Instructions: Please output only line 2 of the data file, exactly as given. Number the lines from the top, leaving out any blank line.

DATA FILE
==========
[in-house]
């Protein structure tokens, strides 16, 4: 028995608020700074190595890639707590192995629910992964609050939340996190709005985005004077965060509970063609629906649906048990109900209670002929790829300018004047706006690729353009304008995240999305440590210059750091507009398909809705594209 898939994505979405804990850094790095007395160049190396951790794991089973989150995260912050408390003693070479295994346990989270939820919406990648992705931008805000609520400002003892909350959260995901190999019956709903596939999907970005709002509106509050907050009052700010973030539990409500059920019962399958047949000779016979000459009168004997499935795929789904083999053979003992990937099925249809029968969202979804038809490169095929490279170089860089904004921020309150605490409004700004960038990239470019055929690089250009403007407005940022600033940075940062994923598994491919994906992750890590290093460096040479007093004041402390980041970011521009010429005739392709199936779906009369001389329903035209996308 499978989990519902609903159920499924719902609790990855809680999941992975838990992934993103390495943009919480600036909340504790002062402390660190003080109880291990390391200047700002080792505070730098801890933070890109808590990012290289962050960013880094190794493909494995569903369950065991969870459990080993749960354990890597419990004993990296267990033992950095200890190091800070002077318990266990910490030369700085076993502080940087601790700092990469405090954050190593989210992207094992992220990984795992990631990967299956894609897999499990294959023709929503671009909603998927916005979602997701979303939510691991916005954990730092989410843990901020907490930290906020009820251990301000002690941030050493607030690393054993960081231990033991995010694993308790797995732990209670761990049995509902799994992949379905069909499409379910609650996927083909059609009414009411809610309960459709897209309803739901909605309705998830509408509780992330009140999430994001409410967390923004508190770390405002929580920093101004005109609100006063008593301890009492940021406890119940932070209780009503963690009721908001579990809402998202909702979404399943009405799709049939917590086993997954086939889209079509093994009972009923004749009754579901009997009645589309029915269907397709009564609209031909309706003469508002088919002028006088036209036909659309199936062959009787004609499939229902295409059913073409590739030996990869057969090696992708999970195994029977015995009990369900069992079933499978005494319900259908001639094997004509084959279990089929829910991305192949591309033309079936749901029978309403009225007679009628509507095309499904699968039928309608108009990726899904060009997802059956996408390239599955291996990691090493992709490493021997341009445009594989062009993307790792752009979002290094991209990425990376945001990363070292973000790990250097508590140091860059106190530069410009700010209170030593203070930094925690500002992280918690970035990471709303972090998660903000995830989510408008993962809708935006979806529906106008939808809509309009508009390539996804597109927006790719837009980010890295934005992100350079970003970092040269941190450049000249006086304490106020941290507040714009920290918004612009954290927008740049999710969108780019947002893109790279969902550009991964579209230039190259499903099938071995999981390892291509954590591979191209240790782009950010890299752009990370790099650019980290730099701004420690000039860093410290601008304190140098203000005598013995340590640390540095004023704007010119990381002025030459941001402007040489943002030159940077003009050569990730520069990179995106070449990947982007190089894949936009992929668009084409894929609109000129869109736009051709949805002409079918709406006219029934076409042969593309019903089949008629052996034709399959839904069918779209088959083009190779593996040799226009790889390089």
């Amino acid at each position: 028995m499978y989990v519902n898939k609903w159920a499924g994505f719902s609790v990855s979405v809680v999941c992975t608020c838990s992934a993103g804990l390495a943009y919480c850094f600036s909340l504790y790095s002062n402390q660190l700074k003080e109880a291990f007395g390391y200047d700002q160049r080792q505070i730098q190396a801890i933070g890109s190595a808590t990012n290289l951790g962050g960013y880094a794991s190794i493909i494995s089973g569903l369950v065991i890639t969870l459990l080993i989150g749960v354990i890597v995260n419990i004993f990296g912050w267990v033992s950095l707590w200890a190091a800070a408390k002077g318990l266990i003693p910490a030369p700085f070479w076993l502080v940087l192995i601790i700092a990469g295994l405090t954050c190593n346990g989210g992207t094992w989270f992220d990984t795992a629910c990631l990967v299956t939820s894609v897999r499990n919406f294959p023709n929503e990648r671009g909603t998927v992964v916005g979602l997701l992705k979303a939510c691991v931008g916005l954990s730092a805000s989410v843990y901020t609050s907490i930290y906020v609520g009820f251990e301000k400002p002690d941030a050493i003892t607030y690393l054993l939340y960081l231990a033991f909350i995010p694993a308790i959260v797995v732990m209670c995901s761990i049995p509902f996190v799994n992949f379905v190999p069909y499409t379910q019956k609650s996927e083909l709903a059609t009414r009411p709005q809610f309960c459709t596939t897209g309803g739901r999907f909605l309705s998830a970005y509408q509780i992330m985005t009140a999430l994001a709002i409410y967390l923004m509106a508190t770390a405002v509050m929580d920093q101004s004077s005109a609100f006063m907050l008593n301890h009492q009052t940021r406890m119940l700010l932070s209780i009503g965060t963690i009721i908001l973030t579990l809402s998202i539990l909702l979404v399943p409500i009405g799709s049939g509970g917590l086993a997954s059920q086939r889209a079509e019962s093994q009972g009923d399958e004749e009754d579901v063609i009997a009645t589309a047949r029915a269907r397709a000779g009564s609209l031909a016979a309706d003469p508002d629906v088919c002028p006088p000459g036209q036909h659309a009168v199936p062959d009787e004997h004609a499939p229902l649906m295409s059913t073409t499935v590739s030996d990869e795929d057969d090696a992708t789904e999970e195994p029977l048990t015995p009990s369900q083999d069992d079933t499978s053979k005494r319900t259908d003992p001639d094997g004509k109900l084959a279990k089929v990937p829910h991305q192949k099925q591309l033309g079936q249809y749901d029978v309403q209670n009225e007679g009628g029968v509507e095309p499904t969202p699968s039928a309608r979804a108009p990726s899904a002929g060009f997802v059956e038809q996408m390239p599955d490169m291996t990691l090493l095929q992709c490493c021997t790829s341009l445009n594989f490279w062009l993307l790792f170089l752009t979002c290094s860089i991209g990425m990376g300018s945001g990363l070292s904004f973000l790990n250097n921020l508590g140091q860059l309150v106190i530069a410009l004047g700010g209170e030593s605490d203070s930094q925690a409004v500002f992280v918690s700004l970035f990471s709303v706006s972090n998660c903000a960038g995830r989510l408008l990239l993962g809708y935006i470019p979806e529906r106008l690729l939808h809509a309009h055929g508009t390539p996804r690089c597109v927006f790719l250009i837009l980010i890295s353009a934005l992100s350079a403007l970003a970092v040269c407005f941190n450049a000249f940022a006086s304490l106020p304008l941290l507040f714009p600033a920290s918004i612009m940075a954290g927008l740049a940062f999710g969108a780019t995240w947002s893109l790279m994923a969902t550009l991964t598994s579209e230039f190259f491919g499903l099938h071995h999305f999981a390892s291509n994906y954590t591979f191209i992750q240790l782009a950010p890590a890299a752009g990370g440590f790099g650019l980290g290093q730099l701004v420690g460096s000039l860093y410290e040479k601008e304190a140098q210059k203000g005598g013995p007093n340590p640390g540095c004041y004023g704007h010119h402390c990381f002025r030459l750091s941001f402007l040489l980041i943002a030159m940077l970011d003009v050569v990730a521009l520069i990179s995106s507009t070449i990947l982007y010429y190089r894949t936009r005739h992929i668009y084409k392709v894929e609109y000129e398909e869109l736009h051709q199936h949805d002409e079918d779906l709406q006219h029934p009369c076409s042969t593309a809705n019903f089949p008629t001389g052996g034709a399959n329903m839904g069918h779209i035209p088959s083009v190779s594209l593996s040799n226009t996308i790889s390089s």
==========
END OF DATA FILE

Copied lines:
């Protein structure tokens, strides 16, 4: 028995608020700074190595890639707590192995629910992964609050939340996190709005985005004077965060509970063609629906649906048990109900209670002929790829300018004047706006690729353009304008995240999305440590210059750091507009398909809705594209 898939994505979405804990850094790095007395160049190396951790794991089973989150995260912050408390003693070479295994346990989270939820919406990648992705931008805000609520400002003892909350959260995901190999019956709903596939999907970005709002509106509050907050009052700010973030539990409500059920019962399958047949000779016979000459009168004997499935795929789904083999053979003992990937099925249809029968969202979804038809490169095929490279170089860089904004921020309150605490409004700004960038990239470019055929690089250009403007407005940022600033940075940062994923598994491919994906992750890590290093460096040479007093004041402390980041970011521009010429005739392709199936779906009369001389329903035209996308 499978989990519902609903159920499924719902609790990855809680999941992975838990992934993103390495943009919480600036909340504790002062402390660190003080109880291990390391200047700002080792505070730098801890933070890109808590990012290289962050960013880094190794493909494995569903369950065991969870459990080993749960354990890597419990004993990296267990033992950095200890190091800070002077318990266990910490030369700085076993502080940087601790700092990469405090954050190593989210992207094992992220990984795992990631990967299956894609897999499990294959023709929503671009909603998927916005979602997701979303939510691991916005954990730092989410843990901020907490930290906020009820251990301000002690941030050493607030690393054993960081231990033991995010694993308790797995732990209670761990049995509902799994992949379905069909499409379910609650996927083909059609009414009411809610309960459709897209309803739901909605309705998830509408509780992330009140999430994001409410967390923004508190770390405002929580920093101004005109609100006063008593301890009492940021406890119940932070209780009503963690009721908001579990809402998202909702979404399943009405799709049939917590086993997954086939889209079509093994009972009923004749009754579901009997009645589309029915269907397709009564609209031909309706003469508002088919002028006088036209036909659309199936062959009787004609499939229902295409059913073409590739030996990869057969090696992708999970195994029977015995009990369900069992079933499978005494319900259908001639094997004509084959279990089929829910991305192949591309033309079936749901029978309403009225007679009628509507095309499904699968039928309608108009990726899904060009997802059956996408390239599955291996990691090493992709490493021997341009445009594989062009993307790792752009979002290094991209990425990376945001990363070292973000790990250097508590140091860059106190530069410009700010209170030593203070930094925690500002992280918690970035990471709303972090998660903000995830989510408008993962809708935006979806529906106008939808809509309009508009390539996804597109927006790719837009980010890295934005992100350079970003970092040269941190450049000249006086304490106020941290507040714009920290918004612009954290927008740049999710969108780019947002893109790279969902550009991964579209230039190259499903099938071995999981390892291509954590591979191209240790782009950010890299752009990370790099650019980290730099701004420690000039860093410290601008304190140098203000005598013995340590640390540095004023704007010119990381002025030459941001402007040489943002030159940077003009050569990730520069990179995106070449990947982007190089894949936009992929668009084409894929609109000129869109736009051709949805002409079918709406006219029934076409042969593309019903089949008629052996034709399959839904069918779209088959083009190779593996040799226009790889390089």